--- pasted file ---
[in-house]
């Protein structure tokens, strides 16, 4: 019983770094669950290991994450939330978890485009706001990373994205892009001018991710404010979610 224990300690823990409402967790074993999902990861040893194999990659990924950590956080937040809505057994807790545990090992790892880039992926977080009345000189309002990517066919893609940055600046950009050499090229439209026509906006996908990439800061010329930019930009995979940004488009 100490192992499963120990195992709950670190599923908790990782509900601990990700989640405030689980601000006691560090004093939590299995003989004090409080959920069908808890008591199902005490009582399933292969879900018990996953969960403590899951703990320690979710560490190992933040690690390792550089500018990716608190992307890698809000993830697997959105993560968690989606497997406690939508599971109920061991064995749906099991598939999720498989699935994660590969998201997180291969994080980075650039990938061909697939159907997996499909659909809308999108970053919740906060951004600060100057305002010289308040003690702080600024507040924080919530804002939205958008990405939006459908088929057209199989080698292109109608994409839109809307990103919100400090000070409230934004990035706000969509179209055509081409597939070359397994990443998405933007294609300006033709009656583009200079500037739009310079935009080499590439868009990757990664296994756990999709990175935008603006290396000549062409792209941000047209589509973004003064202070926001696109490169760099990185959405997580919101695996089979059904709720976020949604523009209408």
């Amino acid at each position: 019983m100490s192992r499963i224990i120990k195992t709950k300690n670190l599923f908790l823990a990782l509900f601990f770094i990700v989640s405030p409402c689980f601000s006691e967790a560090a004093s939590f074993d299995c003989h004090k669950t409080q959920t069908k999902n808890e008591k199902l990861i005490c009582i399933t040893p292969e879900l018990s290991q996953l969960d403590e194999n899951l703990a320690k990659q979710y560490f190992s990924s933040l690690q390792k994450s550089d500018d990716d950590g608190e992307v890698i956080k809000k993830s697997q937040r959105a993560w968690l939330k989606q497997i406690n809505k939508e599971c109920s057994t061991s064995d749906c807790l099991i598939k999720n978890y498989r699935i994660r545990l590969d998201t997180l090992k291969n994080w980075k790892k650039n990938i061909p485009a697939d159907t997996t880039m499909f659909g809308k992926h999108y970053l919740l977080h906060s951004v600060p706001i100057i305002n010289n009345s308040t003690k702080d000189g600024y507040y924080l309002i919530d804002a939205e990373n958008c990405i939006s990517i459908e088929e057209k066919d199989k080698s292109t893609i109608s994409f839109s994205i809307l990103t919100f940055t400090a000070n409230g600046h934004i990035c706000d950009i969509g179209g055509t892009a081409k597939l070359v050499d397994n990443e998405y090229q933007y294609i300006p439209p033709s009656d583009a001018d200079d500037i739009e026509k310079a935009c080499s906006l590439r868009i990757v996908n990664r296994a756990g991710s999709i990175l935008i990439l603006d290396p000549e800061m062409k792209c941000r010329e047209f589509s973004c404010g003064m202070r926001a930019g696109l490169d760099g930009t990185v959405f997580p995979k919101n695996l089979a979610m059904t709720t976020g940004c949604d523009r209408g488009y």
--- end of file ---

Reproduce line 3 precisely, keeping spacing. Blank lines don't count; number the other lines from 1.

């Amino acid at each position: 019983m100490s192992r499963i224990i120990k195992t709950k300690n670190l599923f908790l823990a990782l509900f601990f770094i990700v989640s405030p409402c689980f601000s006691e967790a560090a004093s939590f074993d299995c003989h004090k669950t409080q959920t069908k999902n808890e008591k199902l990861i005490c009582i399933t040893p292969e879900l018990s290991q996953l969960d403590e194999n899951l703990a320690k990659q979710y560490f190992s990924s933040l690690q390792k994450s550089d500018d990716d950590g608190e992307v890698i956080k809000k993830s697997q937040r959105a993560w968690l939330k989606q497997i406690n809505k939508e599971c109920s057994t061991s064995d749906c807790l099991i598939k999720n978890y498989r699935i994660r545990l590969d998201t997180l090992k291969n994080w980075k790892k650039n990938i061909p485009a697939d159907t997996t880039m499909f659909g809308k992926h999108y970053l919740l977080h906060s951004v600060p706001i100057i305002n010289n009345s308040t003690k702080d000189g600024y507040y924080l309002i919530d804002a939205e990373n958008c990405i939006s990517i459908e088929e057209k066919d199989k080698s292109t893609i109608s994409f839109s994205i809307l990103t919100f940055t400090a000070n409230g600046h934004i990035c706000d950009i969509g179209g055509t892009a081409k597939l070359v050499d397994n990443e998405y090229q933007y294609i300006p439209p033709s009656d583009a001018d200079d500037i739009e026509k310079a935009c080499s906006l590439r868009i990757v996908n990664r296994a756990g991710s999709i990175l935008i990439l603006d290396p000549e800061m062409k792209c941000r010329e047209f589509s973004c404010g003064m202070r926001a930019g696109l490169d760099g930009t990185v959405f997580p995979k919101n695996l089979a979610m059904t709720t976020g940004c949604d523009r209408g488009y």